So much is possible in times of Corona! writes Chandra.
With this video clip, Chandra fulfils his musical dream of being the greatest player of the incredibly difficult instrument: the natural horn. He plays his own cadenza* for Mozart’s famous 3rd Horn Concerto on the world’s greatest stage: YouTube. He then takes the conductor’s place for the orchestral conclusion of this wonderful concerto – at home in his pajamas!
He writes: “Have fun watching. And fulfil your own wildest dreams!”
*The term cadenza often refers to a portion of a concerto in which the orchestra stops playing, leaving the soloist to play alone a written or improvised piece, which refers to melodies of the concerto, and shows his instrumental skills and virtuosity.
In case you were wondering how this instrument is played – without keys: Notes in the harmonic series (overtones, natural scale) can be played by modulating the lip tension, the same as with modern brass instruments. But without valves, the natural horn has several gaps in its tonal range. To play more notes, around 1750, a hand-stopping technique was developed, whereby the player can modify the pitch of a note by inserting a cupped hand into the bell. This technique changes the timbre as well as the pitch. Mozart wrote all his compositions for horn for this type of instrument (more on Wikipedia). In the video, Chandra uses an original natural horn from around 1820.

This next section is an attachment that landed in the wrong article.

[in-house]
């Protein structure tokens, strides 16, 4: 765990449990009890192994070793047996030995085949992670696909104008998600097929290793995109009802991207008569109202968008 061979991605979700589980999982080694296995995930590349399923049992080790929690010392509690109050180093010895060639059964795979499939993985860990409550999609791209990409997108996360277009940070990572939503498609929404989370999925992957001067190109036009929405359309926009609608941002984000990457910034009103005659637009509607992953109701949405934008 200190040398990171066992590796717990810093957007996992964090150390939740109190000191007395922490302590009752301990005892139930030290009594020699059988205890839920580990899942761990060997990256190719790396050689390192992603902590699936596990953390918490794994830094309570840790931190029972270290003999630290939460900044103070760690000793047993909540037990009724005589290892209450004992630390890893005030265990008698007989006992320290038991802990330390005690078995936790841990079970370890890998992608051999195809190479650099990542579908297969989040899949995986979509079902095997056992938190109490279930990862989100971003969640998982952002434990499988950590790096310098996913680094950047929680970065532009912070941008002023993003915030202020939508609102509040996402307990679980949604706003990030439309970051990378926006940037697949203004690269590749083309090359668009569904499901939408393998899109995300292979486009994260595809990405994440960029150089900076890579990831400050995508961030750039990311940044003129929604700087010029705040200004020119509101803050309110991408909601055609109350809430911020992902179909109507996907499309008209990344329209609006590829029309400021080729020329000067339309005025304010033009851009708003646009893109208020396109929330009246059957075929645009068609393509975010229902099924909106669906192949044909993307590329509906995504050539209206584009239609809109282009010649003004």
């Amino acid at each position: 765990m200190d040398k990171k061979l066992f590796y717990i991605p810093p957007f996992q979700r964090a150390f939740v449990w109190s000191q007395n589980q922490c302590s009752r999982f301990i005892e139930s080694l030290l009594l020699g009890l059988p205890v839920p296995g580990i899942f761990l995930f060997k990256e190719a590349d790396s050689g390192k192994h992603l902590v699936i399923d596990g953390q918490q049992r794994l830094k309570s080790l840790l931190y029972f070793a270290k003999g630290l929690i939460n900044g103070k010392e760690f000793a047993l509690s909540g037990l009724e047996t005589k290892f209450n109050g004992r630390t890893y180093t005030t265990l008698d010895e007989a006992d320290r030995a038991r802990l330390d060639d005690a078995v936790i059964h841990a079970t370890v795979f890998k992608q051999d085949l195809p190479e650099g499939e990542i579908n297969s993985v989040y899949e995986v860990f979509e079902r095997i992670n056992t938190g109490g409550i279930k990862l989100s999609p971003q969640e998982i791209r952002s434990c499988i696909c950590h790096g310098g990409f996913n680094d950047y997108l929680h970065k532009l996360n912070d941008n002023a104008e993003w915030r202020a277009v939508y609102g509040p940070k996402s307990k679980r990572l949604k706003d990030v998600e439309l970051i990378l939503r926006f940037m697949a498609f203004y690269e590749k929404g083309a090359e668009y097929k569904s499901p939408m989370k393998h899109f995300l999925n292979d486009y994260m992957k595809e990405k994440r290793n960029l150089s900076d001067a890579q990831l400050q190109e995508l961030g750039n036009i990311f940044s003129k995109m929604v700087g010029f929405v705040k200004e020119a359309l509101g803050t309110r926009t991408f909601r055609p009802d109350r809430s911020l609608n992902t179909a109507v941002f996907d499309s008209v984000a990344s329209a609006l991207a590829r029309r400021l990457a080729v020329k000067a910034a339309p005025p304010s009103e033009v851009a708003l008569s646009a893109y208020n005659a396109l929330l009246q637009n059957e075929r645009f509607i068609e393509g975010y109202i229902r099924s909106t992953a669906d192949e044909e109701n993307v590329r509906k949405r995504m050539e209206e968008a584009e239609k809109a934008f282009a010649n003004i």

Chandra used to play this horn professionally in orchestras that use period instruments to perform music written before 1850. Together with two friends, in this video he plays a short piece of his own, where you can enjoy the colorful sound changes of natural horns.
Related articles by the same author
- Photography with limitations – Swiss photographer and musician, Chandra, offers an experiment for lovers of photography. A switch from the subject to the object. From the result to the present moment
- The meeting of sound and silence – Musician and choir master Chandra explores the gaps between the notes, the ‘general pauses’ as they are called in classical music